Principal Investigator: Alexey Mukhin
Funding Mechanism: National Institutes of Health- Grant
ID number: 1R01DA034862-01
Award Date: 3/15/2013
Institution: Duke University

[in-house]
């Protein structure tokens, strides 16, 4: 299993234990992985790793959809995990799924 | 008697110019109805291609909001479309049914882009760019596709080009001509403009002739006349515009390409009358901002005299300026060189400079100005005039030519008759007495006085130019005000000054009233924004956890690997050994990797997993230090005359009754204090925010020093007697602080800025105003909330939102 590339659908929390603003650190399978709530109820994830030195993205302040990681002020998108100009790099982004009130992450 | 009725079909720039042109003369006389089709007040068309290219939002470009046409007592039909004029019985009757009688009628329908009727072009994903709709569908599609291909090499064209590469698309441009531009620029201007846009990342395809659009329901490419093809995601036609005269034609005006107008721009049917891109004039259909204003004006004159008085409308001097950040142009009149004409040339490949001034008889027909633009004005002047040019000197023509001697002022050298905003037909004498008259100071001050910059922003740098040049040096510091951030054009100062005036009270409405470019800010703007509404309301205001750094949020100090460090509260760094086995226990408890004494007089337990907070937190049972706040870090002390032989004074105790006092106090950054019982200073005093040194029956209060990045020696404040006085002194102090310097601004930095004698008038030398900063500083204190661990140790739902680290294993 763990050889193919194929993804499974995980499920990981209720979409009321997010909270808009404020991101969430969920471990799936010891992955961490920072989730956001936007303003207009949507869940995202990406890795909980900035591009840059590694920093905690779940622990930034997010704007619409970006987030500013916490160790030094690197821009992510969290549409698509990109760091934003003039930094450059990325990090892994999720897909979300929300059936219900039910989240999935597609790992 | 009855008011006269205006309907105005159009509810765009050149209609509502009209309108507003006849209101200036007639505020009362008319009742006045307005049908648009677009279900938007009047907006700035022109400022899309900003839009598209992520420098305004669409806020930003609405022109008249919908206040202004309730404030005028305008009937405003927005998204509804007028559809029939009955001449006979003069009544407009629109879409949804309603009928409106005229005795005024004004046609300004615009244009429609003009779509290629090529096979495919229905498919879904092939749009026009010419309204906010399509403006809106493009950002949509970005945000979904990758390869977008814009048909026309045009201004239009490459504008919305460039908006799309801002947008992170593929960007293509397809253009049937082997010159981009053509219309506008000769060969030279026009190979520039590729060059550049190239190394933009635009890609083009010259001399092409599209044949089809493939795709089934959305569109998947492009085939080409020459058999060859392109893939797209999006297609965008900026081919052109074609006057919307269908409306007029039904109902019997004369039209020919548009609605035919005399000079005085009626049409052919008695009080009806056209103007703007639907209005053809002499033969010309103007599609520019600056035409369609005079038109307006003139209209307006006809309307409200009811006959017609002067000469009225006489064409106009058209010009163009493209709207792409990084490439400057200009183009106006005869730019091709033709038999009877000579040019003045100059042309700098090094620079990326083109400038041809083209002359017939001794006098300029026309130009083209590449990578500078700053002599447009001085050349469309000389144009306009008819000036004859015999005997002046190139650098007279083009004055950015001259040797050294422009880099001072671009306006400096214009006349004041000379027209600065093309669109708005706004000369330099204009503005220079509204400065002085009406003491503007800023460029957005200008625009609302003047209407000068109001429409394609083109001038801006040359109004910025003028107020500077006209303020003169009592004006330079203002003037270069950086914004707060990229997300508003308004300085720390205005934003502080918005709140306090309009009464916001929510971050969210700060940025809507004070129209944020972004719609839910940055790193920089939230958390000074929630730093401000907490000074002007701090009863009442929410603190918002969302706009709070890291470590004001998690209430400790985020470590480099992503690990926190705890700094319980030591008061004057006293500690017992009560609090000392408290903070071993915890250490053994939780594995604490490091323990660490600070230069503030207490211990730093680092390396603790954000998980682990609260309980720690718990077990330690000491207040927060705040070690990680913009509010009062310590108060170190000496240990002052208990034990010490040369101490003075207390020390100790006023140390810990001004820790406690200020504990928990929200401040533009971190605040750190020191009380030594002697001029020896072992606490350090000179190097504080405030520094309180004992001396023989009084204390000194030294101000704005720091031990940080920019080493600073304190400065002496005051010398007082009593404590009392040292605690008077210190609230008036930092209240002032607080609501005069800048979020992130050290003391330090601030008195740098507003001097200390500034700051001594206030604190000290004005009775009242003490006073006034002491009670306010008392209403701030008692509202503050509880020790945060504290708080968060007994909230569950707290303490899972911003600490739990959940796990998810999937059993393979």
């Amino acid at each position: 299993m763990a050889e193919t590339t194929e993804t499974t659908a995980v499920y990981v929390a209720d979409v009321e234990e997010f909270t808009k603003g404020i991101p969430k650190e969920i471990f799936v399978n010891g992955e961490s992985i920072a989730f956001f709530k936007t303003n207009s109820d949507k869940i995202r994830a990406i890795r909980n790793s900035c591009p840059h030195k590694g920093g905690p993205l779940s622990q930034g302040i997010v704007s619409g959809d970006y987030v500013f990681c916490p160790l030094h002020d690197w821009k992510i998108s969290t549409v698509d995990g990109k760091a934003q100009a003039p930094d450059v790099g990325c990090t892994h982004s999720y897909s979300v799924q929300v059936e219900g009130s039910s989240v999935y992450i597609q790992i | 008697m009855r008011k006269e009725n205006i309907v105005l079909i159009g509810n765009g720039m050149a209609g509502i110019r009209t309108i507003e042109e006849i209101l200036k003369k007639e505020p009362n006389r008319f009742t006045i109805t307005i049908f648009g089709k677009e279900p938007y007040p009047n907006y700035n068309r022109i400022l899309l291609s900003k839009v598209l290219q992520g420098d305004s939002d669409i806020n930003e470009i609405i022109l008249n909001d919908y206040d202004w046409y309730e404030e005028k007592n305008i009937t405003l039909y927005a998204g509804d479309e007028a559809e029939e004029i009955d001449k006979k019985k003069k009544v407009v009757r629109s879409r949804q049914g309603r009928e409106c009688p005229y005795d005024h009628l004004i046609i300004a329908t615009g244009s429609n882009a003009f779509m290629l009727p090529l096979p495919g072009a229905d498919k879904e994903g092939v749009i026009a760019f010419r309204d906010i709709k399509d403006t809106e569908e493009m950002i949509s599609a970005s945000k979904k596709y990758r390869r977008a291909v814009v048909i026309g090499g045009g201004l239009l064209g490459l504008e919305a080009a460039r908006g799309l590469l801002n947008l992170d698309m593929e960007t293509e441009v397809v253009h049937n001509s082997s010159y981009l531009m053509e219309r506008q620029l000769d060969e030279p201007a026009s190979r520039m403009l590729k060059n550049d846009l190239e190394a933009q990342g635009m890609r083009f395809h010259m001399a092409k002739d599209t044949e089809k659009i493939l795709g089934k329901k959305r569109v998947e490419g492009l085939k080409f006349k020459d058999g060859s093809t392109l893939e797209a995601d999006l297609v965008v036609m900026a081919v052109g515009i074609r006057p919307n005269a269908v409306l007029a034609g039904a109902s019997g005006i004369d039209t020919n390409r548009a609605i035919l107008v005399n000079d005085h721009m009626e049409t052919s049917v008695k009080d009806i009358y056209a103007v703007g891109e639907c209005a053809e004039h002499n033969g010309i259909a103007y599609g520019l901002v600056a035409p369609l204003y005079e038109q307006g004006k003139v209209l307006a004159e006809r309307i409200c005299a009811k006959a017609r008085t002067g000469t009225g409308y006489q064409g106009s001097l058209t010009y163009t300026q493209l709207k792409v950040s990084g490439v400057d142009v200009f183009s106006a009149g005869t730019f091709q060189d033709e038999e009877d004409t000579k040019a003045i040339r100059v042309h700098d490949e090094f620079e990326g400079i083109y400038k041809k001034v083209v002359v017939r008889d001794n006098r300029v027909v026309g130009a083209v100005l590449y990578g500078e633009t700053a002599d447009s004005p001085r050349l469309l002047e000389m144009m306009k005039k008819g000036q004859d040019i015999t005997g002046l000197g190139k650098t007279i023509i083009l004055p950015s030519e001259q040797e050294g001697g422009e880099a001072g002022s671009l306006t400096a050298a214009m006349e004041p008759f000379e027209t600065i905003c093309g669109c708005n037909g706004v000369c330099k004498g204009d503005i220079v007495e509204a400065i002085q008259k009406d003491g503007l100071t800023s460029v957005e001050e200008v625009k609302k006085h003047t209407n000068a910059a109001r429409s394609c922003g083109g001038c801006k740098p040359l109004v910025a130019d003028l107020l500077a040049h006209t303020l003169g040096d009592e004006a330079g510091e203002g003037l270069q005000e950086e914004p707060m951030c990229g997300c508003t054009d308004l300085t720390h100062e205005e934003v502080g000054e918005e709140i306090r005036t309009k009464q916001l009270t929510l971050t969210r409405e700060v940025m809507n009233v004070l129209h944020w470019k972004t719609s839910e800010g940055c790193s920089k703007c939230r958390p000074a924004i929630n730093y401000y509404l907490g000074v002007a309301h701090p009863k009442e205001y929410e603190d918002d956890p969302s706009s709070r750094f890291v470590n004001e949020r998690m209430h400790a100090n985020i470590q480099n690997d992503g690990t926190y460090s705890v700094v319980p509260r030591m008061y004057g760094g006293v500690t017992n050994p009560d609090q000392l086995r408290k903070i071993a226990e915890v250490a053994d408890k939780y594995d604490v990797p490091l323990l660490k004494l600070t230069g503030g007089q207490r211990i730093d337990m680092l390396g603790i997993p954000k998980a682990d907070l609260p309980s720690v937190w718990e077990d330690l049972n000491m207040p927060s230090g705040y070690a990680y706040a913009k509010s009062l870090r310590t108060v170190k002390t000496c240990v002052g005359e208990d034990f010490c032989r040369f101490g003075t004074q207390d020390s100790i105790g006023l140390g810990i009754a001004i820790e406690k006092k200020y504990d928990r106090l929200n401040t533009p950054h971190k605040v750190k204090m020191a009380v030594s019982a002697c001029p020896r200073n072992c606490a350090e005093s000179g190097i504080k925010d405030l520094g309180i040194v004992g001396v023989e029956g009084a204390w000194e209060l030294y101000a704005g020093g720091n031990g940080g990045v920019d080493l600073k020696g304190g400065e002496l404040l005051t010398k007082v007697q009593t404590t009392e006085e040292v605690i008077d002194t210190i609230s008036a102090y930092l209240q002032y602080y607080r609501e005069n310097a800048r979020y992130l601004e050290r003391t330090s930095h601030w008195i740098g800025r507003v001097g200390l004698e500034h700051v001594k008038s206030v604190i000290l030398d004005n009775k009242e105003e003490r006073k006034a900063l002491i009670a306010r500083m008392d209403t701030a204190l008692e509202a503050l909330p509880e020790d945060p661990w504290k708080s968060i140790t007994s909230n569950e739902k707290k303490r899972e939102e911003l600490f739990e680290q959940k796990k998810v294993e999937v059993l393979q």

Recent animal studies of nicotine self-administration have indicated the critical role of the habenula α5 nicotinic receptor subunit in the suppression of excessive nicotine intake. Approximately 60% of smokers carry the risk allele for the non-synonymous coding SNP α5 subunit gene (SNP rs16969968, rs588765), which causes the substitution of an aspartic acid with asparagine and results in decreased function of the nicotinic receptor. This risk allele is associated with number of cigarettes smoked per day, nicotine dependence, and lung cancer. The goal of this project is to assess how smokers with different α5 nicotinic receptor subunit genotypes respond to switching between cigarettes with varied nicotine yields and to nicotine patch application. Specific aims are: (1) to demonstrate that α5 risk allele carriers, relative to controls, have greater increases in nicotine intake after switching to higher nicotine yield cigarettes; (2) to determine if smokers with the α5 risk allele have a lower reduction of nicotine intake from cigarettes while on the nicotine patch than smokers without this allele; and (3) to show that α5 risk allele carriers demonstrate greater smoking compensation after switching to low nicotine yield cigarettes. Two hundred adult cigarette smokers (aged 18-65) will be genotyped for the α5 subunit gene and will complete a 13-week protocol consisting of one screening/evaluation visit, eight laboratory visits, and seven phases of monitored smoking under assigned conditions involving the use of own-brand cigarettes, nicotine patch, and research cigarettes with varying nicotine yields (0.3-1.6 mg). Results from this study will contribute to the understanding of individual differences in vulnerability to tobacco dependence and may inform FDA activities related to product standards addressing nicotine.